A further reason that Tintagel repels invaders of sedentary coach parties... the steep and narrow climb to the castle gate is enough to challenge anyone but a mountain goat. So though there were plenty of visitors when we were there, it never felt crowded and there is the whole headland to spread out onto once you’re up.

Of course once we were up there we realised that it was the perfect place for a picnic and that we should have grabbed some Cornish pasties at the ‘Genuine Cornish Pasty’ shop in the village and hauled them up with us. We managed to keep the kids going on the secret stash of mint imperials in my bag, long enough to appreciate the views, give parents heart failure by peering over the edge, investigating wells and walls and wildflowers.

When the brisk breeze became a little chillsome, we made our way back down the precipitous path, passed a whole lot more people struggling up and went down on to the beach to see the caves, perfect for smugglers.

And then there was a less thrilling walk back up to the village. The youngest member of the party got a lift up in the Landrover, which ferries the exhausted back up the road. The pasties once I'd queued for them, were huge, tasty and sustaining, even if they were crimped on top, which the internet has assured me was not a genuine Cornish habit but a Devon interpretation, and not one child balked at eating the swede (must be the only way in the world to make it palatable to kids!). They even said that my attempts at Cornish pasties were almost as good as the real thing!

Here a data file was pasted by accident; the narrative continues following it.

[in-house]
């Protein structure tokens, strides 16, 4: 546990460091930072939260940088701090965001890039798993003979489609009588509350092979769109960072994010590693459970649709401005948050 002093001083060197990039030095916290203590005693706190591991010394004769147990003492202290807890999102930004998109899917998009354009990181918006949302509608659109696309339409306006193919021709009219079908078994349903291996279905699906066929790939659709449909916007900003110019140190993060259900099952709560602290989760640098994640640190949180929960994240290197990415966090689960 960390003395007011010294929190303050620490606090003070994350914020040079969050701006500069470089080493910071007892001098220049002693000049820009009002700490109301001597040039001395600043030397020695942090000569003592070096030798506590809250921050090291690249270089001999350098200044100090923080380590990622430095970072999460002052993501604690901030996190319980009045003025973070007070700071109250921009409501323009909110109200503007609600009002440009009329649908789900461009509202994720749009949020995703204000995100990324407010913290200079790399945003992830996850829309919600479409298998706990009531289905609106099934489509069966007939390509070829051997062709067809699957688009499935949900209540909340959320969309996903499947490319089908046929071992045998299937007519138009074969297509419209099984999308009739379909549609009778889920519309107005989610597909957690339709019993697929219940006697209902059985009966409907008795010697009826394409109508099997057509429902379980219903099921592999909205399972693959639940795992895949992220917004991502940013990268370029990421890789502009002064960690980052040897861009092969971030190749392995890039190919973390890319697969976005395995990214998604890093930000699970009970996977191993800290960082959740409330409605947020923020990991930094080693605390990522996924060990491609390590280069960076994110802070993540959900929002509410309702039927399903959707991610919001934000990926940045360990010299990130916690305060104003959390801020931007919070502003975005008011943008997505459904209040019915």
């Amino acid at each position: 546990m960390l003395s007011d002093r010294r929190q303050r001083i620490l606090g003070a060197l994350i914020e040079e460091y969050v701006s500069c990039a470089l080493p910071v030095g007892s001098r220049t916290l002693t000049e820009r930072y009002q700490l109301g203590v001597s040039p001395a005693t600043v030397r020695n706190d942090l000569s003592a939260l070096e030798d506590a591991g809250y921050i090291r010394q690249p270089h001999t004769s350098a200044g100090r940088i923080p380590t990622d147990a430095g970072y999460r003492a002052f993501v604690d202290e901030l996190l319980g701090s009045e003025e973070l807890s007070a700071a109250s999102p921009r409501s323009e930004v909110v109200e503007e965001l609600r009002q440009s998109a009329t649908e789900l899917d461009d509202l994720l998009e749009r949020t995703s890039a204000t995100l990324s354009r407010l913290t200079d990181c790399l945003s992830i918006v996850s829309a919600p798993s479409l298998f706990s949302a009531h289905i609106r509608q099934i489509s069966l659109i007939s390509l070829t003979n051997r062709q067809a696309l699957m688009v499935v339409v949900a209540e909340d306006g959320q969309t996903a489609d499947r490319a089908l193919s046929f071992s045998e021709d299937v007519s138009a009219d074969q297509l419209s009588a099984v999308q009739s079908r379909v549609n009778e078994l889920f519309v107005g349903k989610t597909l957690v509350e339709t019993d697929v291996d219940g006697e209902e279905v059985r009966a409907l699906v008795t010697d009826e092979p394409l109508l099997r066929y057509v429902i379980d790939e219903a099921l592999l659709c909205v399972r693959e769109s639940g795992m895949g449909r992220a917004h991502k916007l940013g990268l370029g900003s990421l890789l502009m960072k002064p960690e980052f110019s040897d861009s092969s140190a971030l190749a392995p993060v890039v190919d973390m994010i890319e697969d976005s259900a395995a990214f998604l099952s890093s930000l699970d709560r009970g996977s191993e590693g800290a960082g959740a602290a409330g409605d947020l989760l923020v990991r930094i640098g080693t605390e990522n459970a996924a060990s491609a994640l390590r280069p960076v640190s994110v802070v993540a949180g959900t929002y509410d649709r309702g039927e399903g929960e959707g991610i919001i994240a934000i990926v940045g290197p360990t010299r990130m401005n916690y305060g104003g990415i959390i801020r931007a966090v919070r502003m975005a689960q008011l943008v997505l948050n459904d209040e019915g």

Then it was back in the van to face the ever windy, motion sickness-inducing lanes and re-join my husband who had stayed home to make the bread, read his book and recover from a dose of flu which had caught up with him after the flight.

Tintagel is a gorgeous place and well worth a visit if you have strong legs – go in the morning before the crowds arrive and take your pasties and picnic up with you!

The cousins together at Tintagel